Defending champion Serena Williams survived a hard-fought first-round encounter with Aravane Rezai to advance 6-3 3-6 6-1 at Wimbledon.
Williams broke down in tears after securing only her second victory since last year's SW19 title win following a near 12-month lay-off.
"To come back at Wimbledon and win is just awesome," she told BBC Sport.
Williams has not lost in the first round of her previous 44 Grand Slams, but was pushed hard in a 96-minute win.
Rezai, ranked 61st in the world, took the second set after going toe-to-toe with Williams's powerful groundstrokes.
But the Frenchwoman's momentum seeped away over the course of the decider, and Williams swept to an emotional win.
"It has been a disaster year but I have been praying, I have my family and I love tennis," said a tearful Williams after the match.
"This was probably the most emotional I've gotten after a match, after a win. For me it wasn't about winning the match, it was about being out there.
"I finally was in a position that I could have given up, I couldn't have come here, I could have sat home and said I've had a fabulous career and I don't have to work extra hard now.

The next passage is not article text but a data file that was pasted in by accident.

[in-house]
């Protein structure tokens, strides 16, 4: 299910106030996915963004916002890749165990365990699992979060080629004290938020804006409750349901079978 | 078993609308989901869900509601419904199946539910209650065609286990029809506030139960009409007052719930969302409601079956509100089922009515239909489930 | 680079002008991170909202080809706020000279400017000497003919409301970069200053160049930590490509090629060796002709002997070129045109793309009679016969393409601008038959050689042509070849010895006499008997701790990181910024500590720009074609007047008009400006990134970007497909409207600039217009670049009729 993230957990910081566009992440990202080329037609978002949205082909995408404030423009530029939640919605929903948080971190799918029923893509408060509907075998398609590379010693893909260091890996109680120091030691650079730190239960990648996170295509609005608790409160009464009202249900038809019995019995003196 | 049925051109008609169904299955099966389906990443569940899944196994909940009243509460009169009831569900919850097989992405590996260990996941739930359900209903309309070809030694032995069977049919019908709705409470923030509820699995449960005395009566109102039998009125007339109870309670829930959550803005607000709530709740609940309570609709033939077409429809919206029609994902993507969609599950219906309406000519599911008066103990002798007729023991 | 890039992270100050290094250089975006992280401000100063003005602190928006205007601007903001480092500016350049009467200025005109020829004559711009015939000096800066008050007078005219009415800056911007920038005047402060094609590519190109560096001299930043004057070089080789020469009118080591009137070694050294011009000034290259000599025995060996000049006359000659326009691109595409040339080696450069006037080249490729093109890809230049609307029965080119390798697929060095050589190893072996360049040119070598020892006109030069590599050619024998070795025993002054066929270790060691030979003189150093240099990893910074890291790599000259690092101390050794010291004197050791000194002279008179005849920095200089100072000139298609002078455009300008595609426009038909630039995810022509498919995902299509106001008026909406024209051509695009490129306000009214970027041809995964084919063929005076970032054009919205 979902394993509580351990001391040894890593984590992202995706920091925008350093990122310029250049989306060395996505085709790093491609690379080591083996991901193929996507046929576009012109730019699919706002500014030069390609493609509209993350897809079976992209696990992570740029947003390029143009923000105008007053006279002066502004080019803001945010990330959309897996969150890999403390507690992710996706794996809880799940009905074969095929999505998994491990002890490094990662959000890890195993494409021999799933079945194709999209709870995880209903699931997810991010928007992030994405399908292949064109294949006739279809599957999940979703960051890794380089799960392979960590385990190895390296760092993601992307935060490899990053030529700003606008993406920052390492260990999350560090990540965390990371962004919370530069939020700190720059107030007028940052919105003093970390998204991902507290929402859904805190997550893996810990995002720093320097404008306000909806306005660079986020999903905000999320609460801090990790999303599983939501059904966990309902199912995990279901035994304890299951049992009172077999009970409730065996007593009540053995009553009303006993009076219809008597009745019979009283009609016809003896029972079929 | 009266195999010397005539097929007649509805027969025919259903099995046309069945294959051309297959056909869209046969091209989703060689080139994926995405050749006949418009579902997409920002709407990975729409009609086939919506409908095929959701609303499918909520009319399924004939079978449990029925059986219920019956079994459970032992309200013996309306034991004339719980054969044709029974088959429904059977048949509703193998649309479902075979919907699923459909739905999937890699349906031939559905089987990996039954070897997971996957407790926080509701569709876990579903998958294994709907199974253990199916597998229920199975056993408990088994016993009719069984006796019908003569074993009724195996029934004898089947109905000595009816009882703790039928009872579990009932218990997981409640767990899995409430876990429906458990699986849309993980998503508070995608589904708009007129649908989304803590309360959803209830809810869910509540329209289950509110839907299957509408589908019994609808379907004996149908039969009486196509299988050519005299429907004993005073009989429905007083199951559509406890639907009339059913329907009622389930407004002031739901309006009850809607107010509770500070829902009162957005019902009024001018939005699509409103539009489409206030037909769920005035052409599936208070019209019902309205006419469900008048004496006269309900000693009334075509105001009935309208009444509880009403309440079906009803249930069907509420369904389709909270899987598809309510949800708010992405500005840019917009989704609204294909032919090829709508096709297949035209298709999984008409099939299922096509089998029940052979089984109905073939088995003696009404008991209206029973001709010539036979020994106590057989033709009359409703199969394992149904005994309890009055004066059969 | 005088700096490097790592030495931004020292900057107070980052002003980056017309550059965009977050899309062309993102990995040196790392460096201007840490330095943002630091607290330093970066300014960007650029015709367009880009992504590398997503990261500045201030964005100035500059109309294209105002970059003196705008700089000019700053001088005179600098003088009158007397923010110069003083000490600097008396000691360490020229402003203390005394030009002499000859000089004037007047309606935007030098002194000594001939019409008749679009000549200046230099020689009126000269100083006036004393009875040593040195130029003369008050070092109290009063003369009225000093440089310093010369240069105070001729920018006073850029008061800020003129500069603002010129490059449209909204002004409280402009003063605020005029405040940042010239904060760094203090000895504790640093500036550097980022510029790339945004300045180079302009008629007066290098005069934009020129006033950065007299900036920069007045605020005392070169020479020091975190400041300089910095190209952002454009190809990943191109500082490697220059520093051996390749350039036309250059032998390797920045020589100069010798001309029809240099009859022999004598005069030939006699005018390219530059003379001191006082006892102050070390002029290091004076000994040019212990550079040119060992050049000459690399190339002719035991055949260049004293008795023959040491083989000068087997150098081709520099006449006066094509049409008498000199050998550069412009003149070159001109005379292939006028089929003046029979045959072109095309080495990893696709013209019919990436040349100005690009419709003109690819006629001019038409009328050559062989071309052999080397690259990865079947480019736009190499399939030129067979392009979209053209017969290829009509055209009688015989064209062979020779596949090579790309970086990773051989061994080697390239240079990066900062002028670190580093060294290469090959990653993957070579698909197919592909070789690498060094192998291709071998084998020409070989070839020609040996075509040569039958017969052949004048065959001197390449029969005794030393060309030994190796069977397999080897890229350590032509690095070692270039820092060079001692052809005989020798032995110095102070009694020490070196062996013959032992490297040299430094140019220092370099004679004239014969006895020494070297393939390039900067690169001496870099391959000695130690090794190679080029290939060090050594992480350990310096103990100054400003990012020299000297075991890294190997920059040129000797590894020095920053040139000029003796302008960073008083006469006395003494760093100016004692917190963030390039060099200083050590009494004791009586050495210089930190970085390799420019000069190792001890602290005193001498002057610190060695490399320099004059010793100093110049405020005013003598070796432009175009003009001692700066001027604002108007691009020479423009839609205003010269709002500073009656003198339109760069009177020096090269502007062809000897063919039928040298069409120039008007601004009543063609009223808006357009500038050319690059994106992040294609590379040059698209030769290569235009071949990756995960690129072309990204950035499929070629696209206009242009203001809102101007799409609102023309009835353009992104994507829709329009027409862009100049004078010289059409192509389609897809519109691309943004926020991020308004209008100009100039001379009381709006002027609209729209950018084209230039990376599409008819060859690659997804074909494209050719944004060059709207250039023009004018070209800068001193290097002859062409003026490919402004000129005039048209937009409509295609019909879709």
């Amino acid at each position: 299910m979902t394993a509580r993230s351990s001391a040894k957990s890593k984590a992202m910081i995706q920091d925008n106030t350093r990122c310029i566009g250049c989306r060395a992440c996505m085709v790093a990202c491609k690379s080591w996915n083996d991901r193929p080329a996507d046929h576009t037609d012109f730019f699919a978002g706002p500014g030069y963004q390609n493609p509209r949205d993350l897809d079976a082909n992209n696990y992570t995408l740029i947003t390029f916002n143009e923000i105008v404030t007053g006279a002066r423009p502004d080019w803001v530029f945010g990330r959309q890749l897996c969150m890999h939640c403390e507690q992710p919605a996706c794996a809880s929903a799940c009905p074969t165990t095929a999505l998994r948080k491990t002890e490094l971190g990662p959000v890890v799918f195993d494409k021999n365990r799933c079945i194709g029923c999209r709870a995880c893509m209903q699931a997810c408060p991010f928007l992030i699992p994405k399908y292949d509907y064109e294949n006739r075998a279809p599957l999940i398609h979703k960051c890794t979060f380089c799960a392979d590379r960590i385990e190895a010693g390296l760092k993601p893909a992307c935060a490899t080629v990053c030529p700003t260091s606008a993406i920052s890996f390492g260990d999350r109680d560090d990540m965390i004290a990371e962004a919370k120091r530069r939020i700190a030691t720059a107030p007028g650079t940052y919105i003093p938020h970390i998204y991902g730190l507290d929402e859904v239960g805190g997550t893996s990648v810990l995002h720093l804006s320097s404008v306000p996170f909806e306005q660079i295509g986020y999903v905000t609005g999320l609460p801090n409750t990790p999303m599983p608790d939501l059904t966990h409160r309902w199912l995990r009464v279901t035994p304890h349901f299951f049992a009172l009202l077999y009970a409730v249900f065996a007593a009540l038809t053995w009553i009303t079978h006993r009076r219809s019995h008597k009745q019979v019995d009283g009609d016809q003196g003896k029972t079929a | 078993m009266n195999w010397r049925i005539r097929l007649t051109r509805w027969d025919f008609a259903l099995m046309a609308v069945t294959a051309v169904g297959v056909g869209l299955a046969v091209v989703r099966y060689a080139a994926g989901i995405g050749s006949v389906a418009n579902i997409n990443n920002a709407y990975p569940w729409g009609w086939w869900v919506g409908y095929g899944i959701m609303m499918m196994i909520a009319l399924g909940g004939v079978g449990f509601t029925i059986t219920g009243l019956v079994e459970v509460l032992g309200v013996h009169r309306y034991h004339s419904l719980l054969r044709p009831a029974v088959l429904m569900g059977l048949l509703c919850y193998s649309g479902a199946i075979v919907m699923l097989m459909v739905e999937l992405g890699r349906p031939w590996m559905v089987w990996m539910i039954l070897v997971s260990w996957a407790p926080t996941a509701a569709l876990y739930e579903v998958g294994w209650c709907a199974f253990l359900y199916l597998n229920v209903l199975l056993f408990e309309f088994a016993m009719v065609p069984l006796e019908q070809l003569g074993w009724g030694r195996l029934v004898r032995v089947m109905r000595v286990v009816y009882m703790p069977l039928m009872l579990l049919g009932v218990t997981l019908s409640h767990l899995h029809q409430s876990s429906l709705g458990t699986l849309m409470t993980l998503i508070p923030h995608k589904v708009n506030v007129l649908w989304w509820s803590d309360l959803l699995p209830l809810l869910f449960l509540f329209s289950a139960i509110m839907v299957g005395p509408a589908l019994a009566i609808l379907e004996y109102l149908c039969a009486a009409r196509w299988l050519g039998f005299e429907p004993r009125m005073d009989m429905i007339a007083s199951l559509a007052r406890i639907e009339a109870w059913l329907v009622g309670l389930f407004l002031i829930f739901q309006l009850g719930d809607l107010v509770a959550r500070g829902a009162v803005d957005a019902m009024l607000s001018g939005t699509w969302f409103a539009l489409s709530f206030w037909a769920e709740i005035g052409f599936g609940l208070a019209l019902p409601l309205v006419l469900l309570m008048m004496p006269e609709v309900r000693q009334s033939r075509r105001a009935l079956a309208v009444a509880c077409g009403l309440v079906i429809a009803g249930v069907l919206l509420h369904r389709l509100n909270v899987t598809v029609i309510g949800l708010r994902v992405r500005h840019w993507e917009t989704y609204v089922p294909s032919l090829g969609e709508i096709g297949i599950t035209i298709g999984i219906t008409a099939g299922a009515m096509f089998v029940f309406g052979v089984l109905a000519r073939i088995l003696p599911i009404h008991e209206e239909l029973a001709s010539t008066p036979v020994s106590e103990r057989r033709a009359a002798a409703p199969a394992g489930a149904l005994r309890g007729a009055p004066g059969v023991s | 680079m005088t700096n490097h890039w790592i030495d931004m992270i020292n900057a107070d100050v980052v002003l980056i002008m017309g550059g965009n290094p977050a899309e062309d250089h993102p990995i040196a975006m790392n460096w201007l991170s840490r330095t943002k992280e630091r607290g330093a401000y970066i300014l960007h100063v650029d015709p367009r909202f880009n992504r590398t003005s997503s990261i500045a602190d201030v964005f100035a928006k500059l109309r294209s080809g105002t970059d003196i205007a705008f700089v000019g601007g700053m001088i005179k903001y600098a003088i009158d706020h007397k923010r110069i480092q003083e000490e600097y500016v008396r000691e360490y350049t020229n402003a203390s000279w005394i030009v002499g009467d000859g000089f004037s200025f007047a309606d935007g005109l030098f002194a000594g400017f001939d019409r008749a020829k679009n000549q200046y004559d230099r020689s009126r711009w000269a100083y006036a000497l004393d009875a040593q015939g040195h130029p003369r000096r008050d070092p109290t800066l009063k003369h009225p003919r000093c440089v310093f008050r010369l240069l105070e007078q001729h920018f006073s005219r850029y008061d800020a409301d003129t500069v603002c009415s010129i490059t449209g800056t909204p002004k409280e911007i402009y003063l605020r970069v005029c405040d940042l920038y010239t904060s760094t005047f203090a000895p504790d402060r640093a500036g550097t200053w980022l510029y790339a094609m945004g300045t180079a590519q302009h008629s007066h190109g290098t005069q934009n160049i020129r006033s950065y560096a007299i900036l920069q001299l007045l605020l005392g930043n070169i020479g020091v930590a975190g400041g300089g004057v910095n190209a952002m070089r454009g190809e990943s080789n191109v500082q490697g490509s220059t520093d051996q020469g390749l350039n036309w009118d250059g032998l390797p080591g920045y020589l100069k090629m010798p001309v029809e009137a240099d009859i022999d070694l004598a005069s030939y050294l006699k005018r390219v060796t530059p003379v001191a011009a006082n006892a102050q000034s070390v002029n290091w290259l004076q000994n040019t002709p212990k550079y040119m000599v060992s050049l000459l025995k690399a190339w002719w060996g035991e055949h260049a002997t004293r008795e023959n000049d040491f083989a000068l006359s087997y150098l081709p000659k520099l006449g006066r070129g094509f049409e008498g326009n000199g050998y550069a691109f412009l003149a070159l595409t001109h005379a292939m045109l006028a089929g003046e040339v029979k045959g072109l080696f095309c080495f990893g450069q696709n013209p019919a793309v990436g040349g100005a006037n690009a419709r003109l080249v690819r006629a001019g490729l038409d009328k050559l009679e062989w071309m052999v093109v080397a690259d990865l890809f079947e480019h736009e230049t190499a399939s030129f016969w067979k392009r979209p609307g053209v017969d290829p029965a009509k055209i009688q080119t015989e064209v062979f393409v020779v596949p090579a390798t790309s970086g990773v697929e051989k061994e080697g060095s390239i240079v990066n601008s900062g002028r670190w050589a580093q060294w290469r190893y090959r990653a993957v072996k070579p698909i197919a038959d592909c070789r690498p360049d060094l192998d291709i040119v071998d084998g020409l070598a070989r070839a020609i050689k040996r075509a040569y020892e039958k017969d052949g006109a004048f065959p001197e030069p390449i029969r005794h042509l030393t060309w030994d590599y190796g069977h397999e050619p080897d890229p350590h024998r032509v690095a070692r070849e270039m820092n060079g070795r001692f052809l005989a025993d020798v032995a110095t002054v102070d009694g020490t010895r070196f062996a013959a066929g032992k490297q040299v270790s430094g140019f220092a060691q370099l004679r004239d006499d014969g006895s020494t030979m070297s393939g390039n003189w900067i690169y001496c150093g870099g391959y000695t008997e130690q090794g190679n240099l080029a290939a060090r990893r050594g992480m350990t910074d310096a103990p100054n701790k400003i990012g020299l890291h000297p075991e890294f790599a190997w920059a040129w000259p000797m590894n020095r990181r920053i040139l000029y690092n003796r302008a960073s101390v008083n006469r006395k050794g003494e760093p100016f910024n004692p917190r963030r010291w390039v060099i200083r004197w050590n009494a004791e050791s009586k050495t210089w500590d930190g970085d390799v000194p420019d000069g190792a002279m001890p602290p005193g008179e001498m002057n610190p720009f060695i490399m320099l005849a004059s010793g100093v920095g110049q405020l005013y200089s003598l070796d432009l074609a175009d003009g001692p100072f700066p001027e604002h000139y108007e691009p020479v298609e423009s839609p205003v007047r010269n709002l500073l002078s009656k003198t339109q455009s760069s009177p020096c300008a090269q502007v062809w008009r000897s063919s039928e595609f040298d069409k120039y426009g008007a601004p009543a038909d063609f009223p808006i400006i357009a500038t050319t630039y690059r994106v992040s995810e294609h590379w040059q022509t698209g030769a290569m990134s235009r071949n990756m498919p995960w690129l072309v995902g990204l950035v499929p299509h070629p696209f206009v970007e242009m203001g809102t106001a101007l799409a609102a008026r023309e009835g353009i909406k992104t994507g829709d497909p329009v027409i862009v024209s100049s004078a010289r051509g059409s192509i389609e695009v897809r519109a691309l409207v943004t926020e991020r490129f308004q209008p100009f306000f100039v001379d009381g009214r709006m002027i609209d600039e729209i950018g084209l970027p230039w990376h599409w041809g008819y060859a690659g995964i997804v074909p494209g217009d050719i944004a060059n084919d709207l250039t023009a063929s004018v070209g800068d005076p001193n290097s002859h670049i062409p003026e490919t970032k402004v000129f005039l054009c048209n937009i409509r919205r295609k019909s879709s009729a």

"But it just really goes to show if you don't give up, you still have a chance."
She next faces Simona Halep after the Romanian beat Bojana Jovanovski in straight sets.
Williams spent nearly a year out of the sport with a foot injury and had emergency treatment for a pulmonary embolism in late February before her recent return at Eastbourne.
But it was a more commonplace complaint - an eye irritation - that troubled the American, whose serve was broken in a see-sawing first game.
Rezai, who led by a set and 5-2 in the pair's only previous meeting before slipping to defeat, played her part in establishing a surprise early lead with some energetic hitting from the baseline and a fortunate and decisive drop shot, but never looked secure in her brief time out in front.
As her serve cranked into gear, Williams held at her second attempt and broke back to level in the fourth.
After surrending her serve again in the sixth, Rezai was limited to occasional crowd-pleasing ripostes in the face of Williams's onslaught.
The 24-year-old checked Williams's momentum when she held her serve after losing the previous five games, but could only briefly stall Williams with a winning return on the first of three set points.
Galvinised by the start of the new set, Rezai rediscovered a length of shot and power that had troubled Williams early on in the match.
Her scurrying and hustling built the pressure on Williams, and the world number 25 cracked. Her previously impregnable serve faltered and she surrendered the sixth game with a double fault.
This time, Rezai retained her composure, her serve and the second-set lead and moved level.
But the European has endured a difficult start to 2011, securing only five wins in 12 tournaments since her father was suspended from all WTA events following an incident at the Australian Open, and was unable to maintain her form as Williams came through the stronger in the final set.
After ominously holding her serve to love to move 2-1 up, she made the breakthrough in the next game before an emphatic break to love in the sixth sealed a fading Rezai's fate.